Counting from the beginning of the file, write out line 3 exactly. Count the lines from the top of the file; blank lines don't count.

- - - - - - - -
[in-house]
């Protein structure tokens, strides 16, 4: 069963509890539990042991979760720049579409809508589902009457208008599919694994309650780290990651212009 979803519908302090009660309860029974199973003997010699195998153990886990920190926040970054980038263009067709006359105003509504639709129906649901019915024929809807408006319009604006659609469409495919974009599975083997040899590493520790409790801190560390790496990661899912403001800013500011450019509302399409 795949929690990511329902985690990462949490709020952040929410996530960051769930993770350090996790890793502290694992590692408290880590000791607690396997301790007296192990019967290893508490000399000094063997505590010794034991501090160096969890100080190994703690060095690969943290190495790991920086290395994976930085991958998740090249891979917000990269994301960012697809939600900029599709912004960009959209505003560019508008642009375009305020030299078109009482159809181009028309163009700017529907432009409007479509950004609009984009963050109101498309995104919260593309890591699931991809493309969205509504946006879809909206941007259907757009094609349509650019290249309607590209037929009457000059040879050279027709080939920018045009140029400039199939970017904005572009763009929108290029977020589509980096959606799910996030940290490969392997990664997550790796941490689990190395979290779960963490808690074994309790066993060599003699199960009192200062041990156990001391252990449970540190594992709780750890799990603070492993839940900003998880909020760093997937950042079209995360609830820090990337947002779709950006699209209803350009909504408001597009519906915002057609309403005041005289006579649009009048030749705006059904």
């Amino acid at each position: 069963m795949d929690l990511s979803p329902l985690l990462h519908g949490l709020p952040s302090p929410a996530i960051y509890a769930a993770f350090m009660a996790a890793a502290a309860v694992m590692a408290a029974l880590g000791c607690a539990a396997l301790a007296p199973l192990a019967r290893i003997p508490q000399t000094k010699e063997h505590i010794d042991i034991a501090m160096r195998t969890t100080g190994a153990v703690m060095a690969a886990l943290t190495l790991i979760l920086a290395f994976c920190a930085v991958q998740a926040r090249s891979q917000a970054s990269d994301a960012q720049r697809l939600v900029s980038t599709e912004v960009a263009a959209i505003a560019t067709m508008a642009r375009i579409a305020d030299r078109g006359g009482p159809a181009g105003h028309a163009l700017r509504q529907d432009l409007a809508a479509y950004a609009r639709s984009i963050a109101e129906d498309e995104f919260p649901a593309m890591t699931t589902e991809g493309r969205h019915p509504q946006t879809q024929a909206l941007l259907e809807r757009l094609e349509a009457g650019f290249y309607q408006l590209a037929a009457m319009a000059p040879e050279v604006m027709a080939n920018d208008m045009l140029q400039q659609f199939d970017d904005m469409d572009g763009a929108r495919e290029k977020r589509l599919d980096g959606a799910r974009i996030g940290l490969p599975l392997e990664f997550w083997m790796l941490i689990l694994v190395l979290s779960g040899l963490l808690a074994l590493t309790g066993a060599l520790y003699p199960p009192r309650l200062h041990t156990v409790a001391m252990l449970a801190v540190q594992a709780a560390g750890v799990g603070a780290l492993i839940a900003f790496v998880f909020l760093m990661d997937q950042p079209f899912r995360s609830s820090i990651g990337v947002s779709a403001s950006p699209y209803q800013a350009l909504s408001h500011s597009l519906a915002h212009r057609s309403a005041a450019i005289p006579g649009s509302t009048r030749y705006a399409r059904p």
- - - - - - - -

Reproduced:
């Amino acid at each position: 069963m795949d929690l990511s979803p329902l985690l990462h519908g949490l709020p952040s302090p929410a996530i960051y509890a769930a993770f350090m009660a996790a890793a502290a309860v694992m590692a408290a029974l880590g000791c607690a539990a396997l301790a007296p199973l192990a019967r290893i003997p508490q000399t000094k010699e063997h505590i010794d042991i034991a501090m160096r195998t969890t100080g190994a153990v703690m060095a690969a886990l943290t190495l790991i979760l920086a290395f994976c920190a930085v991958q998740a926040r090249s891979q917000a970054s990269d994301a960012q720049r697809l939600v900029s980038t599709e912004v960009a263009a959209i505003a560019t067709m508008a642009r375009i579409a305020d030299r078109g006359g009482p159809a181009g105003h028309a163009l700017r509504q529907d432009l409007a809508a479509y950004a609009r639709s984009i963050a109101e129906d498309e995104f919260p649901a593309m890591t699931t589902e991809g493309r969205h019915p509504q946006t879809q024929a909206l941007l259907e809807r757009l094609e349509a009457g650019f290249y309607q408006l590209a037929a009457m319009a000059p040879e050279v604006m027709a080939n920018d208008m045009l140029q400039q659609f199939d970017d904005m469409d572009g763009a929108r495919e290029k977020r589509l599919d980096g959606a799910r974009i996030g940290l490969p599975l392997e990664f997550w083997m790796l941490i689990l694994v190395l979290s779960g040899l963490l808690a074994l590493t309790g066993a060599l520790y003699p199960p009192r309650l200062h041990t156990v409790a001391m252990l449970a801190v540190q594992a709780a560390g750890v799990g603070a780290l492993i839940a900003f790496v998880f909020l760093m990661d997937q950042p079209f899912r995360s609830s820090i990651g990337v947002s779709a403001s950006p699209y209803q800013a350009l909504s408001h500011s597009l519906a915002h212009r057609s309403a005041a450019i005289p006579g649009s509302t009048r030749y705006a399409r059904p």